Globalization: How the New Shift of Power Is Affecting Inflation

Because of globalization, manufacturers must pay increasing prices paid for raw goods like oil or minerals, and consumers discover dropping prices for products on store shelves. This analysis of the International Monetary Fund’s “World Economic Outlook” suggests that ten years ago, developed countries provided the impetus for trade, but the emerging economies of India, China and Eastern Europe now extend substantial influence as well. Trade includes more developing countries, thus delivering benefits to a larger share of the world’s population. Globalization does not eliminate inflation, but does affect relative prices, particularly for sectors exposed to international competition. Increasing prices for commodities could yet contribute to inflation, warns the IMF. “So the pressure remains on countries to figure out things they can do that other countries cannot do just as well on much lower wages,” writes author Hamish McRae. – YaleGlobal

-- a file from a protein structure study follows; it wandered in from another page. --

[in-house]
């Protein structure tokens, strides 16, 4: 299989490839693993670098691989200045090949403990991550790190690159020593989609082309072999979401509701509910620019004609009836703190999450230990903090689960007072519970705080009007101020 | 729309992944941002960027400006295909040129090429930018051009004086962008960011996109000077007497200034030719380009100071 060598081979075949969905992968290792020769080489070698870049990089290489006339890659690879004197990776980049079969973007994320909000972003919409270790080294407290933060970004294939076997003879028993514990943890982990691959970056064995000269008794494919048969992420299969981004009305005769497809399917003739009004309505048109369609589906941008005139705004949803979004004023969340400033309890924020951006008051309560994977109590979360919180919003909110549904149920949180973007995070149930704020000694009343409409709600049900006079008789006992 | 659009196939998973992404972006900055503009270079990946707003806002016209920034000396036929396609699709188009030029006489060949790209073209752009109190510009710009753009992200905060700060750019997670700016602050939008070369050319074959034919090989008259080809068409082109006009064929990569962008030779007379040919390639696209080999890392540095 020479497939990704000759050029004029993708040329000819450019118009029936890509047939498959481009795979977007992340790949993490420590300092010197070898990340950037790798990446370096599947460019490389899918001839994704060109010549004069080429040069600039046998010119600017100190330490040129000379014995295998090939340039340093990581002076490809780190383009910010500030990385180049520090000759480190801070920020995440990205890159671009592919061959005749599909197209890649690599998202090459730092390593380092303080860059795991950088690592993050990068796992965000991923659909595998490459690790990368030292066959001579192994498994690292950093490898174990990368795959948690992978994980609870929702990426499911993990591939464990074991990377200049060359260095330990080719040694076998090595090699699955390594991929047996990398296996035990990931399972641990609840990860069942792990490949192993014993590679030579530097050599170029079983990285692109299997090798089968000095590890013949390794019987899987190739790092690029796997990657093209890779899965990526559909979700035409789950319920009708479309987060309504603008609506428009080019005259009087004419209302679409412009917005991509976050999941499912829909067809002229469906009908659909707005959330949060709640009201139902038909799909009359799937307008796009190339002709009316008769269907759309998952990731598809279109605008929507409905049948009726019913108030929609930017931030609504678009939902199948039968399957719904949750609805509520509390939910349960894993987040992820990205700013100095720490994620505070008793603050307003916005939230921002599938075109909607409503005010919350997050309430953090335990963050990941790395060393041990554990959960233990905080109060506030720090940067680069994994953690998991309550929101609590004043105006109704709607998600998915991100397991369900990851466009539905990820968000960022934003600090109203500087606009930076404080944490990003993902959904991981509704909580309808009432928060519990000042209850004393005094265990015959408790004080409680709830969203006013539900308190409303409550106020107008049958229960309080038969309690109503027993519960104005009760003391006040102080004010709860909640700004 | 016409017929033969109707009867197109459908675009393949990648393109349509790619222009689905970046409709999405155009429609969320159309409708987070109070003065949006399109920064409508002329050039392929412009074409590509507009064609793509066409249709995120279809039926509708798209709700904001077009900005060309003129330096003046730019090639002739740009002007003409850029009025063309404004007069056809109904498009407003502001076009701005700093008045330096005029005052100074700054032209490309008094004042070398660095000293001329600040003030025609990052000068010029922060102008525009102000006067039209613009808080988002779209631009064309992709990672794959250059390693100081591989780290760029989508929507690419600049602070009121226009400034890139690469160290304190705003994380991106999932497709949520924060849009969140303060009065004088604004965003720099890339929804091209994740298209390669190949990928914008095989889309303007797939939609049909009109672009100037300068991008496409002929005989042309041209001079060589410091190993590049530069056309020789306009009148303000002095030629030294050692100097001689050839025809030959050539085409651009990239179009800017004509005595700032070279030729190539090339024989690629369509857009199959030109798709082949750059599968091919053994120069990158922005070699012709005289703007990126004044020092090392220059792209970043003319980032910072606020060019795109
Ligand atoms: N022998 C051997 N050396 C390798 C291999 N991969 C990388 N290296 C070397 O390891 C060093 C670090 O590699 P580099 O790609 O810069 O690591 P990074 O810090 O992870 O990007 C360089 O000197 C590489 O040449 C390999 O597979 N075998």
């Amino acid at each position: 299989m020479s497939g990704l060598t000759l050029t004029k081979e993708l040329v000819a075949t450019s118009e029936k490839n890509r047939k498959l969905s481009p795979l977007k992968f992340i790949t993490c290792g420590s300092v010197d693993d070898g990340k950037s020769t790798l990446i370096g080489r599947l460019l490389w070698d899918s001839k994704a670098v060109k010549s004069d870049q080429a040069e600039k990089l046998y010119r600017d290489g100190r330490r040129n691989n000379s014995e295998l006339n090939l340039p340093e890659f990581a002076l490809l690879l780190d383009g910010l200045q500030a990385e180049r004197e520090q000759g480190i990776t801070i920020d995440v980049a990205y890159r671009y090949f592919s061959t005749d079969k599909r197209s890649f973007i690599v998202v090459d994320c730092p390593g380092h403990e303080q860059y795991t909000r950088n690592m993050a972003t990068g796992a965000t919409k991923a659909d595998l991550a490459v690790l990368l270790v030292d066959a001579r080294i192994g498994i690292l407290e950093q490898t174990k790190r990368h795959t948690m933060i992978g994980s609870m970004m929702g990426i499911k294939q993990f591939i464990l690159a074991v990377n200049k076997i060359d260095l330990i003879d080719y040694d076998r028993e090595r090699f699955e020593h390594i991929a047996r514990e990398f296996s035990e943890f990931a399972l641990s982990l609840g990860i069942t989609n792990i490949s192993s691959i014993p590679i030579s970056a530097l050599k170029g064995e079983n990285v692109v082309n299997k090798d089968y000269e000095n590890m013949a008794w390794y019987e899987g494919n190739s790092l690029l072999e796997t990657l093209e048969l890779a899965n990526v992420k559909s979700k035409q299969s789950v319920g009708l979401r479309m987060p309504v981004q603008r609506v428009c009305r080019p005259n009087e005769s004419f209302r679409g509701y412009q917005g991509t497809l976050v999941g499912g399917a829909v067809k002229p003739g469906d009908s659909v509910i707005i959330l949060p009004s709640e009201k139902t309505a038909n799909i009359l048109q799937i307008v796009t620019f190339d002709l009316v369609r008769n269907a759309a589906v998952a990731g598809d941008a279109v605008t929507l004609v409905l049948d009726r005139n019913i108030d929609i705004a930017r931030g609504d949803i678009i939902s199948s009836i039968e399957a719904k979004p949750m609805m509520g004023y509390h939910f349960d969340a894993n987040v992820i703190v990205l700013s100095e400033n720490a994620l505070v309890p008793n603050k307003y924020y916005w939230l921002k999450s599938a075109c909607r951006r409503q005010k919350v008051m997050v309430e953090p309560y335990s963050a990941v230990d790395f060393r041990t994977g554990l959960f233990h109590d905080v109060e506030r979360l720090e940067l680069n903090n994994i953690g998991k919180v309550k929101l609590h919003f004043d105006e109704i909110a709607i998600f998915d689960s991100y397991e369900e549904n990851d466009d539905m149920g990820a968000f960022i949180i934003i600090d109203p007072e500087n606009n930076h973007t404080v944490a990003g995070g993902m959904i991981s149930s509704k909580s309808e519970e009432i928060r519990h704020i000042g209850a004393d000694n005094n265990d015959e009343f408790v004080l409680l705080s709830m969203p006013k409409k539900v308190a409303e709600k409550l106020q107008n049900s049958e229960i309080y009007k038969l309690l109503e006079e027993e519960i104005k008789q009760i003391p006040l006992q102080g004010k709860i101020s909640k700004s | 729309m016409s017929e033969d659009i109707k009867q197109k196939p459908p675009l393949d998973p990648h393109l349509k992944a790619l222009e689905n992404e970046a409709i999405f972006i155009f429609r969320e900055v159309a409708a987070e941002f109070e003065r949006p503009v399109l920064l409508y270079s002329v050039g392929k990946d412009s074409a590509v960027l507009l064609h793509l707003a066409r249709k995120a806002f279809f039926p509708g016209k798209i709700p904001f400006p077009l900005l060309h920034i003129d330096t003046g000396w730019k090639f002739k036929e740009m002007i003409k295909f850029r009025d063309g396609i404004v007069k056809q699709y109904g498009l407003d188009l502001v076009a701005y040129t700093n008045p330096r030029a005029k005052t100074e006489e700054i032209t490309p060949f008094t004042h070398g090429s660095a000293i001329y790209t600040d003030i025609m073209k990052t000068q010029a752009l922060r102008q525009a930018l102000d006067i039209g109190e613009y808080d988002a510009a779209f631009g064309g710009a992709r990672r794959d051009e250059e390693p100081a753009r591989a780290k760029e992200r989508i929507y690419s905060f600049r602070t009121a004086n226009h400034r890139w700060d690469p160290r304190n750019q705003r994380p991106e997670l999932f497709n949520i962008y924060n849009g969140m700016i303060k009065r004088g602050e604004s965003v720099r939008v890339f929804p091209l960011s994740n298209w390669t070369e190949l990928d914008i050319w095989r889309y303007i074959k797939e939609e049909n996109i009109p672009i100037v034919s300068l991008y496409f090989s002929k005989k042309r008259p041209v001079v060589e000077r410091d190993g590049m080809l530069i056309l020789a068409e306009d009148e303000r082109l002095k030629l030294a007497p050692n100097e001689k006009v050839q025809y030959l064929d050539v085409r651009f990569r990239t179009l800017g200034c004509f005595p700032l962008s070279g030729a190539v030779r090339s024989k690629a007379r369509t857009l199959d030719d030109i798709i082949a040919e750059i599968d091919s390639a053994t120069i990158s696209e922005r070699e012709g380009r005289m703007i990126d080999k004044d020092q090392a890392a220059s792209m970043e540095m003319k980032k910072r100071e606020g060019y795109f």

Globalization: How the New Shift of Power Is Affecting Inflation

Hamish McRae
Wednesday, May 31, 2006

Click here for the original article on The Independent's website.

©2006 Independent News and Media Limited

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